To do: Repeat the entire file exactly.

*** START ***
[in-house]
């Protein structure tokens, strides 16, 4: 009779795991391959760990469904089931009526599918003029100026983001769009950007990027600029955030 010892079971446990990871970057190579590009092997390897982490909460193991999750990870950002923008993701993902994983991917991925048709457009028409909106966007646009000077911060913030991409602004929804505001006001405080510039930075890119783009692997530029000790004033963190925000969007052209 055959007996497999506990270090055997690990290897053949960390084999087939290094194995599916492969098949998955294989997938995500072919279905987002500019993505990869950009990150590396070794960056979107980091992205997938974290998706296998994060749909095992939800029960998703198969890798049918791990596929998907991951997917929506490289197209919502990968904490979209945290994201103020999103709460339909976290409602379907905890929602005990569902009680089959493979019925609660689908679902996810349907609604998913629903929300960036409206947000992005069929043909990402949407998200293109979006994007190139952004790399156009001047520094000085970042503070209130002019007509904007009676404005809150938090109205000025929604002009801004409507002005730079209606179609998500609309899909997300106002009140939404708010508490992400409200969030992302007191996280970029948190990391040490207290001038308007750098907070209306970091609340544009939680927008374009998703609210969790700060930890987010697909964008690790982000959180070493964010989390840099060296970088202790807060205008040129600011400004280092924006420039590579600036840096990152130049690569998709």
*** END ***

[in-house]
């Protein structure tokens, strides 16, 4: 009779795991391959760990469904089931009526599918003029100026983001769009950007990027600029955030 010892079971446990990871970057190579590009092997390897982490909460193991999750990870950002923008993701993902994983991917991925048709457009028409909106966007646009000077911060913030991409602004929804505001006001405080510039930075890119783009692997530029000790004033963190925000969007052209 055959007996497999506990270090055997690990290897053949960390084999087939290094194995599916492969098949998955294989997938995500072919279905987002500019993505990869950009990150590396070794960056979107980091992205997938974290998706296998994060749909095992939800029960998703198969890798049918791990596929998907991951997917929506490289197209919502990968904490979209945290994201103020999103709460339909976290409602379907905890929602005990569902009680089959493979019925609660689908679902996810349907609604998913629903929300960036409206947000992005069929043909990402949407998200293109979006994007190139952004790399156009001047520094000085970042503070209130002019007509904007009676404005809150938090109205000025929604002009801004409507002005730079209606179609998500609309899909997300106002009140939404708010508490992400409200969030992302007191996280970029948190990391040490207290001038308007750098907070209306970091609340544009939680927008374009998703609210969790700060930890987010697909964008690790982000959180070493964010989390840099060296970088202790807060205008040129600011400004280092924006420039590579600036840096990152130049690569998709």